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The book is always better than the film

PUBLISHED: 14:31 03 December 2017 | UPDATED: 15:15 03 December 2017

Children's author Enid Blyton in 1957. Her  novel The Magic Faraway Tree is being adapted for the big screen. Picture: PA/PA Wire

Children's author Enid Blyton in 1957. Her novel The Magic Faraway Tree is being adapted for the big screen. Picture: PA/PA Wire

Archant

Book or film? Book version of film or film version of book? Which do you prefer?

It’s an issue that divides people: between those who are right (book first) and those who are wrong (film first).

You can probably have a wild stab in the dark at where my affections lie – I’m all about the tome.

So it is with enormous anxiety that I receive the news that Enid Blyton’s The Magic Faraway Tree series is being made into a film.

Blyton was blighted by her fondness for gollies and children being spanked with a shoe, but she was a woman of her time.

She couldn’t half tell a story, though, and the Faraway Tree books were my favourite.

I was enchanted by the idea of a tree populated by odd characters, leading to a ladder at the top that took you into whichever land was passing by at the time of your climb.

Moonface, Saucepan Man, Silky the fairy and Dame Washalot – who poured her used water down the tree in a clear health-and-safety breach – kept me company in my childhood as I imagined visiting lands themed around Norwich City FC and Matchbox cars.

How on Earth can anyone make a film that gets close to the images conjured by millions of children who read Blyton’s books?

Experience tells me that they will, at best, fall just short.

I read, re-read, re-re-read and literally devoured (I had a habit of tearing bits from the pages and eating them) every children’s book by Roald Dahl.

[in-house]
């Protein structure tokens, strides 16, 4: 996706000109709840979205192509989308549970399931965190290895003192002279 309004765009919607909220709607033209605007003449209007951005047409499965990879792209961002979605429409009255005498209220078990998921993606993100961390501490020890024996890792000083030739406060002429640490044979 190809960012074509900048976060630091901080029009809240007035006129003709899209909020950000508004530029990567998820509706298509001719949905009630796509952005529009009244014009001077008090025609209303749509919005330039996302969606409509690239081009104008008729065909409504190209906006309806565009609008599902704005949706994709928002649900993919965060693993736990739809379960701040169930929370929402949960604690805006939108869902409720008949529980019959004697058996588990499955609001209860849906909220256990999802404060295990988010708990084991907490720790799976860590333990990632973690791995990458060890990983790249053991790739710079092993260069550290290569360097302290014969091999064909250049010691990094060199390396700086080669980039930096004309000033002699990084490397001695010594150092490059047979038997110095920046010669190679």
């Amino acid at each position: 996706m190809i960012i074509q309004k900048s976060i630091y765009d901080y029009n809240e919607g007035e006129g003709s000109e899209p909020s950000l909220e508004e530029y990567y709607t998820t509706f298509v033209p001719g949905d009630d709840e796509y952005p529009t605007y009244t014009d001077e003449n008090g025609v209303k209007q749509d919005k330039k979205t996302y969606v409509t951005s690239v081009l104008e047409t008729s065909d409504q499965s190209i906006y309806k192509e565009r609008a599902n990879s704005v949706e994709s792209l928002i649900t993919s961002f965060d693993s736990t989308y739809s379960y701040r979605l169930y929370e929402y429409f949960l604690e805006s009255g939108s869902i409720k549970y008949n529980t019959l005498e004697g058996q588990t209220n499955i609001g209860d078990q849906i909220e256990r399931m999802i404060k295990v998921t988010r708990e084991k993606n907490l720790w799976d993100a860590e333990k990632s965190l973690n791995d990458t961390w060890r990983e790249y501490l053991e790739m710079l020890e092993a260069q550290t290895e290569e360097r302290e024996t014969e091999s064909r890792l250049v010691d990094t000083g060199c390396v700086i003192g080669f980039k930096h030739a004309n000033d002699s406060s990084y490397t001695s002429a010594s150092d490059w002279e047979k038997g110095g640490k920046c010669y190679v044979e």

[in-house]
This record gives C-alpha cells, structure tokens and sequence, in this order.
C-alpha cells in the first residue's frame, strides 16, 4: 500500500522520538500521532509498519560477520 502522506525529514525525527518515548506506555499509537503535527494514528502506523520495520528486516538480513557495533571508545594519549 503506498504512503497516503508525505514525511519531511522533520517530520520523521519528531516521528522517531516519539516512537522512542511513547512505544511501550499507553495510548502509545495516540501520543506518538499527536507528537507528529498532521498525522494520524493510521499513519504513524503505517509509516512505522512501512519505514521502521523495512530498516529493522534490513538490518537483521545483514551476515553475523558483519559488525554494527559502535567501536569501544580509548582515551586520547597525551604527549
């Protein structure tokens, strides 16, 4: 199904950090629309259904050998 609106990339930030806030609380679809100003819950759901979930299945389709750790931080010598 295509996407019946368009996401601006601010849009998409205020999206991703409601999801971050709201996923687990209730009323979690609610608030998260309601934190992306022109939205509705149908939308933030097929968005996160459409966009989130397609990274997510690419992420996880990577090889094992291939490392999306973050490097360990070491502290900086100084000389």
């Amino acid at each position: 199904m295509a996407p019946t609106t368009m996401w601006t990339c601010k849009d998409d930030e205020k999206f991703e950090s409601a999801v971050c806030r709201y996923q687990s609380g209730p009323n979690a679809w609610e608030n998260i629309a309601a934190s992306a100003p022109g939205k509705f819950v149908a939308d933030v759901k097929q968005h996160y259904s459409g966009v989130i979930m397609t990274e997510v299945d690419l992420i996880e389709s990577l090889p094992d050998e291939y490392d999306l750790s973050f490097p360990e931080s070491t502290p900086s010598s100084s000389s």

The consummate creator of characters blew images into my brain like the BFG using his long trumpet to dish out dreams.

Once there, they grew, developed, becoming friends, foes, family.

Movies have been made of many of his books, but none can quite match the pictures I produced for myself.

The Witches was the closest, but Charlie and the Chocolate Factory versions one and two were downright sinister, while James and the Giant Peach went all sing-songy (movies with music = turn-off time).

The Lord of the Rings trilogy affected me deeply when I read it at age 14. It was utterly bewitching, evocative and at times traumatising.

Peter Jackson did a tremendous job with the films, but the actors didn’t look like my characters and the very act of visualising imposed limits that my mind did not when I was reading the books.

Books are a medium without walls, while films can only ever be what you see.

That’s not to say that adaptations should not be produced. Sometimes the film or the TV series is the trigger for somebody to read the book.

That is, hopefully, what will happen with the Magic Faraway Tree.

It’s not aimed at me and the many others who read the books generations ago. We are closed books when it comes to having our dreams reshaped.

Instead, it should reach a new audience of children who may have missed Blyton’s books. If they are prompted to read them, they will at least benefit from the redaction of the racism and violence against children.

Most of all, though, they will experience the joy of an imagination unleashed, which is the very best thing about being a child.

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